Night Ride through Port au Prince
Colorful tap taps, painted all over with cheerful slogans and designs, crammed with people, display their heartening messages in English, Kreyòl and French. I catch some English in the flash of headlights—“Redemption,” “Swim to Get Out,” “I Love You Baby,” and the one I always imagine is written especially for me, “Don’t Worry.” People sit along the road cooking food on homemade hibachis, or selling candy on the tops of crates. Children clump under the rare streetlight with books and pencils. The US Embassy is a well-lit fortress, cows grazing in the ditch in front of the high wall.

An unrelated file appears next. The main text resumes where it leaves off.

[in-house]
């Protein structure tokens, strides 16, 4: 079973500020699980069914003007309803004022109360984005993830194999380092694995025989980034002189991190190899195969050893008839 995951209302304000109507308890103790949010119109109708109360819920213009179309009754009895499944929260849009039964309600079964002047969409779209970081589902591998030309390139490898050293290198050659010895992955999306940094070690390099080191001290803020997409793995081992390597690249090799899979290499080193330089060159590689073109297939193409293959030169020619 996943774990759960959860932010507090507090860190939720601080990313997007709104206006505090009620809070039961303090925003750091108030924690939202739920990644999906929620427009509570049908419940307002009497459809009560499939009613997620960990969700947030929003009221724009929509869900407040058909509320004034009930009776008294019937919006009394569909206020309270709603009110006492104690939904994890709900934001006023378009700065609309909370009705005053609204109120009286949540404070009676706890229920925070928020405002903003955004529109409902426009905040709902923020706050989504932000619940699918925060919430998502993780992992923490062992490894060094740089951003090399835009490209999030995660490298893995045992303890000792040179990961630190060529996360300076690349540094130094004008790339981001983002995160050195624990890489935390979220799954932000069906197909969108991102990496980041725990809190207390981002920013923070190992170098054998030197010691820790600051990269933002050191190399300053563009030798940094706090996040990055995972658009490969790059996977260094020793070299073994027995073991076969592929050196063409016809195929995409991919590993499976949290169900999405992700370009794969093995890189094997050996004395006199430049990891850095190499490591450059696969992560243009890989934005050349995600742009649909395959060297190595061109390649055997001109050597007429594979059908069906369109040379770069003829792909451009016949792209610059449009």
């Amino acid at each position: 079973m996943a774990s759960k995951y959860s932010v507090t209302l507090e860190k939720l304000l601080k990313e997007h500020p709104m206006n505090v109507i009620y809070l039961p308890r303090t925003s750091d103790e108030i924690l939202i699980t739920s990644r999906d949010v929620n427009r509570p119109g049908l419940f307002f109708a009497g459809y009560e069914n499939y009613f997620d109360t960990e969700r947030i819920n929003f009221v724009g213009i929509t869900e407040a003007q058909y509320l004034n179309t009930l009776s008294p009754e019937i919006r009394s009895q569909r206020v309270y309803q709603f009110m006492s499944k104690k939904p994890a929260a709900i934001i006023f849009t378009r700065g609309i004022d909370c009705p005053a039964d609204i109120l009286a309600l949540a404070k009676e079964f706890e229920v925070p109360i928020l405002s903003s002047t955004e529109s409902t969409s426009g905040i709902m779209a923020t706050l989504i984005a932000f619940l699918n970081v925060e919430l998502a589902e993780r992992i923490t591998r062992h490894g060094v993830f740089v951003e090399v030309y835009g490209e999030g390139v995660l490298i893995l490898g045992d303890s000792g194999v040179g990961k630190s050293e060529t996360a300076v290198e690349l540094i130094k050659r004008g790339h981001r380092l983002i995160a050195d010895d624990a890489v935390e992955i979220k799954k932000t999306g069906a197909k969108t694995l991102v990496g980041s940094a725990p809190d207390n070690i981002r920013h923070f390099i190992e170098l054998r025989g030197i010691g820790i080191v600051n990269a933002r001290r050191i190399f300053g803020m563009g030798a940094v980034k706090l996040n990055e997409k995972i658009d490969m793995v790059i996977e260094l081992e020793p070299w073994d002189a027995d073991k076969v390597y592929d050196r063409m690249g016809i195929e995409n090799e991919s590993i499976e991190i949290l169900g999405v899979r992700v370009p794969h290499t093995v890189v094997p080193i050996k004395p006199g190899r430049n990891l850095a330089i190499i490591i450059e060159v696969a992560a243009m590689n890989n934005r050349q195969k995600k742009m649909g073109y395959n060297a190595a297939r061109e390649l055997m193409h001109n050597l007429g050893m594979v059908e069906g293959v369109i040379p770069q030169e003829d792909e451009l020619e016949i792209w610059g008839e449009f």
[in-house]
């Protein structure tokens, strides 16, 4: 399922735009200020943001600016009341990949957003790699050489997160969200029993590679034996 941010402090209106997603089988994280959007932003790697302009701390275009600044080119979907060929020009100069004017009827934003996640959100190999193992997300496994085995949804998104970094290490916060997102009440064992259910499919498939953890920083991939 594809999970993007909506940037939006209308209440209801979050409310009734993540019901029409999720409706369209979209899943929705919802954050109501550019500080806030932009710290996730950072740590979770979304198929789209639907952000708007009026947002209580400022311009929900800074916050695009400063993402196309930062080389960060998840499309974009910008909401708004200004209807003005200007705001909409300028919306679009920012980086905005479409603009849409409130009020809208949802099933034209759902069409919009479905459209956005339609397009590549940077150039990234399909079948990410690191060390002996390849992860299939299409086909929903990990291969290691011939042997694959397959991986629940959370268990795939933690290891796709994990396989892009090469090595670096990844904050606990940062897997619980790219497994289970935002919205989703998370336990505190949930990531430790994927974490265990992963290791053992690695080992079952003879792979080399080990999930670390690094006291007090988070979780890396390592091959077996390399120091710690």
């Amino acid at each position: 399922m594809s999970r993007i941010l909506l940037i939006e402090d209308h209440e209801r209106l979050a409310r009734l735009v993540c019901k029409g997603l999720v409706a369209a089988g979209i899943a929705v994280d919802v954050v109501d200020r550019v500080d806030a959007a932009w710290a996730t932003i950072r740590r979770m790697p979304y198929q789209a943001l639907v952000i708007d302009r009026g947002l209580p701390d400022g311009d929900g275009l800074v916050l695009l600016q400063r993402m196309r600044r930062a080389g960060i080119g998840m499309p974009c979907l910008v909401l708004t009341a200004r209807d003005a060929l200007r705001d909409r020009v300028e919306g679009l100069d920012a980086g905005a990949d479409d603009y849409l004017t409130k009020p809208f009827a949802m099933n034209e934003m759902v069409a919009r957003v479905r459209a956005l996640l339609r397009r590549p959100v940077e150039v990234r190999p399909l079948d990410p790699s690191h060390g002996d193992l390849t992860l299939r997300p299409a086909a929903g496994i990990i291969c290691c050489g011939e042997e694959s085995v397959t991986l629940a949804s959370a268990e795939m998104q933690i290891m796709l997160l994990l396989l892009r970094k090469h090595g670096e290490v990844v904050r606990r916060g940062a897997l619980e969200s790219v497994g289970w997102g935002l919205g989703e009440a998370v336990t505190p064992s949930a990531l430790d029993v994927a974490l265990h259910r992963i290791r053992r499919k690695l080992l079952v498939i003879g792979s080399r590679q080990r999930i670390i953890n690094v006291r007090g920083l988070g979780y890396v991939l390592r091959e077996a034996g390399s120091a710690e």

I am a fat white North American hired to give a writing workshop for Haitian teachers to learn how to help children write and publish stories in kreyòl so they can learn in their native tongue instead of in French, which few understand. Books in kreyòl are scarce. We are discussing vivid writing, specifically the use of onomatopoeia. I define it. I am being culturally sensitive when I ask, What are the sounds an empty belly makes when a person is trying to sleep? Hands shoot up. People call out. I struggle to spell the sounds on the broken chalkboard.